Fair labor practices are designed to protect employees from unfair working conditions even though business owners can find them to be burdensome at times. Labor law can and does limit how much work can be done by an individual employee on any given day, something that can slow down progress on a project and make costs increase. Working within the fair labor practice standards doesn't have to mean giving up productivity, nor does it mean hiring more people to get the same amount of work done. Here are ways to maintain productivity while observing fair labor practices.
There are a number of ways to keep employees happy and increase their job satisfaction. How you go about making the workplace a pleasant place for everyone to perform their duties is dependent on your corporate culture. Find what increases employee satisfaction and find ways to make reasonable accommodations to incorporate those features into the workplace. On the surface, this seems like going to extraordinary lengths to make people feel good about their work, but there's a good reason for doing so.
Employees that have positive attitudes about their job are more productive than ones who don't. The investment you put into the workplace to make it a happier place is one that generates dividends in the form of increased productivity. You see more output without hiring more people and paying overtime.
States are starting to pass employment laws aimed at properly classifying contractors and employees. This adds a layer to the existing employee classifications of contractor, hourly, and salaried. Employers are not allowed to have control over their contractors apart from defining the type of work and when it's supposed to be completed. In order for an employer to have control over an employee, they have to pay FICA on wages and provide a W-2 for tax purposes. Hourly employees are also limited to a 40-hour workweek before overtime kicks in. Salaried employees are usually exempt from overtime rules unless they're exempt, and even then their exemption is dependent on classification.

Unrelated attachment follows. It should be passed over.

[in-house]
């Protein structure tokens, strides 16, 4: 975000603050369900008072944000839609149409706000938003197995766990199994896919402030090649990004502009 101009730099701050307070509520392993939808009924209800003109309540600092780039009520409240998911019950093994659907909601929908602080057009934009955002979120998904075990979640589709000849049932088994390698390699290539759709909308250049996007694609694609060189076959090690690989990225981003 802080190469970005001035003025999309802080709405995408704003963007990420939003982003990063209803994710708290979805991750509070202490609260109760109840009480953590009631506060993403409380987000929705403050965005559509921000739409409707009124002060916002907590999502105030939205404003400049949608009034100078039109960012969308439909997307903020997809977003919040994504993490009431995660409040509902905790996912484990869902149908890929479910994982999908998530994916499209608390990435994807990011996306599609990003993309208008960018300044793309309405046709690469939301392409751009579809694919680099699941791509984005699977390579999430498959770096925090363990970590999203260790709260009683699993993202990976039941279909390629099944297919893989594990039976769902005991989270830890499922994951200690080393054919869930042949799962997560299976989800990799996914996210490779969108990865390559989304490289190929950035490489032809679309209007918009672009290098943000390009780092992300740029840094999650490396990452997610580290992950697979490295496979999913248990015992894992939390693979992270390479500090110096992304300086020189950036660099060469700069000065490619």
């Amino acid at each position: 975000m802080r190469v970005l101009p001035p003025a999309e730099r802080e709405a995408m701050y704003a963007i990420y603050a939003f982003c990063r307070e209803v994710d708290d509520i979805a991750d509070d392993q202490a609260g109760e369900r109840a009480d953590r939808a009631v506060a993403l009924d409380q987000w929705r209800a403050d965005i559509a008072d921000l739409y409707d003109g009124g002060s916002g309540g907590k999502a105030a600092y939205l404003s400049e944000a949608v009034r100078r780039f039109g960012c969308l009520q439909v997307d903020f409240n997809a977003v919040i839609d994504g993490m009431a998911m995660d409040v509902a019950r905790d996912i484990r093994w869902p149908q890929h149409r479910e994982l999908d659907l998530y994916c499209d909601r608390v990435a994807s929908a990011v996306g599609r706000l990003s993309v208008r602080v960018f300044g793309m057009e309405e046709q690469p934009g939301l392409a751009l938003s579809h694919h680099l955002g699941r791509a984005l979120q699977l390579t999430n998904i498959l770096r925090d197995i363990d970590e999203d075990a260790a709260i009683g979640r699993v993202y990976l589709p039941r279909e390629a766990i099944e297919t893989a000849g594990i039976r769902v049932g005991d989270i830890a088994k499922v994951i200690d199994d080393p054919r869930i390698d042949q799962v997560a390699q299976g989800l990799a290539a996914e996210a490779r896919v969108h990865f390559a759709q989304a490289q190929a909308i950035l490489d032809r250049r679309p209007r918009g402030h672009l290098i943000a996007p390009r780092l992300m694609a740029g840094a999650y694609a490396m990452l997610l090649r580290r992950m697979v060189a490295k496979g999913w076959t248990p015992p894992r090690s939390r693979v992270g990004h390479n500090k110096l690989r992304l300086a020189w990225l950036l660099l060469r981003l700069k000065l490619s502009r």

It's tempting to use contractors and eliminate the need to maintain payroll along with paying FICA and state income taxes. But it's very easy to run afoul of labor practices for this group. Play it safe and classify employees appropriately. You can use a mix of classifications to get the work done on time, but always make sure to handle employee hours and control according to their classification.
Management typically takes a "top-down" approach when it comes to making decisions in the workplace. That is, management looks at employees as a homogenous group and makes rules that apply to everyone even if those rules may not be convenient. The rules can be anything from actions taken in the workplace to the following processes on a project. Rules are there for a good reason, and tailoring rules to accommodate everyone is difficult at best.
Giving employees a voice in decision-making processes lets them feel engaged and that a sense of fairness is in play. In turn, they're more likely to stay within the parameters of the project or work environment as well as increase productivity. The feeling of fairness creates a better work environment and encourages people to be more productive.